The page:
Balance tanks are designed to ensure that the water in the pool remains at the correct level. In pools with a deck-level surface water drainage system, a balance tank is essential. This is because in a deck-level pool, the pool water is constantly overflowing at the surface into the drainage channel. If, for example, 50 people got into an empty deck level pool at the same time, an equivalent volume of water would overflow into the drainage channels. If those 50 people then all got out straight away, the pool water level would drop significantly and water would no longer be overflowing into the drainage channels, thus disabling the functionality of the surface water draw-off system, which is to remove the pollution at the pool water surface. Pools with scum trough and skimmer surface drainage systems don’t always have a balance tank, but those that do will enjoy much better water quality.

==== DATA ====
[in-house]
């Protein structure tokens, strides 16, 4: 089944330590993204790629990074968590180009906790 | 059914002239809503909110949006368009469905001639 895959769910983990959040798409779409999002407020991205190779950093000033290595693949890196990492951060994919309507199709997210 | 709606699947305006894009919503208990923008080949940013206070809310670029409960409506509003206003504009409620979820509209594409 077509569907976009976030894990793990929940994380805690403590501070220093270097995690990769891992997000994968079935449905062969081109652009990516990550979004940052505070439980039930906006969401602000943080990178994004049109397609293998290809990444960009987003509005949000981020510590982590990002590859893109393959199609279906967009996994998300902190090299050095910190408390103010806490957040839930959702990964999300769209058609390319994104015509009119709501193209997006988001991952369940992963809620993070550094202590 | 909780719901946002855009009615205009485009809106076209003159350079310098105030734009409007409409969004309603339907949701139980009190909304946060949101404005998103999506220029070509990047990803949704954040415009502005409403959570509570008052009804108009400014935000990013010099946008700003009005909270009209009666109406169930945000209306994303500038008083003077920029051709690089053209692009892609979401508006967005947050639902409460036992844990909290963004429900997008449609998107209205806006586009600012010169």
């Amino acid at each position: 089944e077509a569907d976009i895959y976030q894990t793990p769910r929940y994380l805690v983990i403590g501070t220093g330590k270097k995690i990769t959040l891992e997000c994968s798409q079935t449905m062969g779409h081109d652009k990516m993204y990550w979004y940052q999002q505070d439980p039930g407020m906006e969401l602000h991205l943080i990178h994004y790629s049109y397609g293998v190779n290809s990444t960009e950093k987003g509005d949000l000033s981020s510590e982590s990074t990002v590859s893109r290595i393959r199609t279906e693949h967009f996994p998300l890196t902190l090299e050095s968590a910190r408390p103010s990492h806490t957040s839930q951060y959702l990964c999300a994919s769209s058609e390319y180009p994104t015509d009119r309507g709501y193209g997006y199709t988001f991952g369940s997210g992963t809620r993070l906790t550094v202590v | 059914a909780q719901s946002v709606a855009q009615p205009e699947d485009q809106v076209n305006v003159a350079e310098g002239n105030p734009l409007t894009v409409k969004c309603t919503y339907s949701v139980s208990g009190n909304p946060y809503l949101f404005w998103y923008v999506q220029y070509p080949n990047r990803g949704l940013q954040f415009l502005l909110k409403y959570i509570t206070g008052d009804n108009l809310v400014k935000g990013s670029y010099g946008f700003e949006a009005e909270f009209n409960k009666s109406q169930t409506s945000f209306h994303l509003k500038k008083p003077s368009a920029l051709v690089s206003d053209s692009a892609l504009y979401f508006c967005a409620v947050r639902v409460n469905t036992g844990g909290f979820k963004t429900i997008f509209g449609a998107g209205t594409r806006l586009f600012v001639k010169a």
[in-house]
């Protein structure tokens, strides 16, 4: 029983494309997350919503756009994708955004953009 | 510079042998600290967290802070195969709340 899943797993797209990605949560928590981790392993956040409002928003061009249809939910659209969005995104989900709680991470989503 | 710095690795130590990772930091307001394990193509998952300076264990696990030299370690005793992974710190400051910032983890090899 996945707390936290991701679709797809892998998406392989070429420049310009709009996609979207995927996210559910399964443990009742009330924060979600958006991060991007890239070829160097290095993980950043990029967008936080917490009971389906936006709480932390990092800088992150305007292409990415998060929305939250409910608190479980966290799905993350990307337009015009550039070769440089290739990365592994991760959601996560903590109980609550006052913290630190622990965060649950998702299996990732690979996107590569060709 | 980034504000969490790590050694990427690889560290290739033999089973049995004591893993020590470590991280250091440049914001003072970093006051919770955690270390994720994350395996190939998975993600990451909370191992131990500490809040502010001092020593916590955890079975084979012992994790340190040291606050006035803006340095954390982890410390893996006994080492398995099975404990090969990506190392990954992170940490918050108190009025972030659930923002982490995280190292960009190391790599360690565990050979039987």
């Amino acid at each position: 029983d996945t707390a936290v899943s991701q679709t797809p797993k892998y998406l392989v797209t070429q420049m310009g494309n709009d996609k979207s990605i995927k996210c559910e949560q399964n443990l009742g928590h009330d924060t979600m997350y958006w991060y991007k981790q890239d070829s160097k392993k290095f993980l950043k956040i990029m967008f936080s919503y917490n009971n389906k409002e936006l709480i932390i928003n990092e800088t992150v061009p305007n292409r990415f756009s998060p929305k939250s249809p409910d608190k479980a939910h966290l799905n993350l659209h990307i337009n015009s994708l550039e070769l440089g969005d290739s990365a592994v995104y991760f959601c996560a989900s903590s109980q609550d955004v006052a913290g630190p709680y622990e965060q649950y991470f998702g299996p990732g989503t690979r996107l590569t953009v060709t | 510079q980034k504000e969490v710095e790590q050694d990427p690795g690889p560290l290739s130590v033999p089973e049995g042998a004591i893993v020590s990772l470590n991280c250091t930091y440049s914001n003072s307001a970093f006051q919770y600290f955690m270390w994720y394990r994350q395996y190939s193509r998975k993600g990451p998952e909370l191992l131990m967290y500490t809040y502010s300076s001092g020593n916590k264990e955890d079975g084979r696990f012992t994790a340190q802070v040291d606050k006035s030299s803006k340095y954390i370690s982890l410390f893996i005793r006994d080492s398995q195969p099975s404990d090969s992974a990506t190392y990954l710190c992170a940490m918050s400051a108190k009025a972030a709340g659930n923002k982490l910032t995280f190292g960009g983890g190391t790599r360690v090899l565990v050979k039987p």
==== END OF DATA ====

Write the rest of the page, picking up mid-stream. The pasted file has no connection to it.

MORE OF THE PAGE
Balance tanks also enable the backwashing (discussed later) of the filters to take place without it having an effect on the pool water levels as the water in the balance is used to carry out the backwash, rather than the water in the pool. Balance tanks operate in a broadly similar way to a toilet cistern. When a toilet is flushed, the cistern (balance tank) empties and then get re-filled with fresh water until it reaches the ball-cock valve at the top of the cistern that automatically shut off the fresh water supply valve.
Swimming pool balance tanks need to be emptied and cleaned on an annual basis, with spa pool balance tanks requiring cleaning on a weekly basis. Swimming pool balance tanks should be regarded as confined spaces and therefore, a ‘permit to work’ system should be used to ensure that the job is undertaken safely.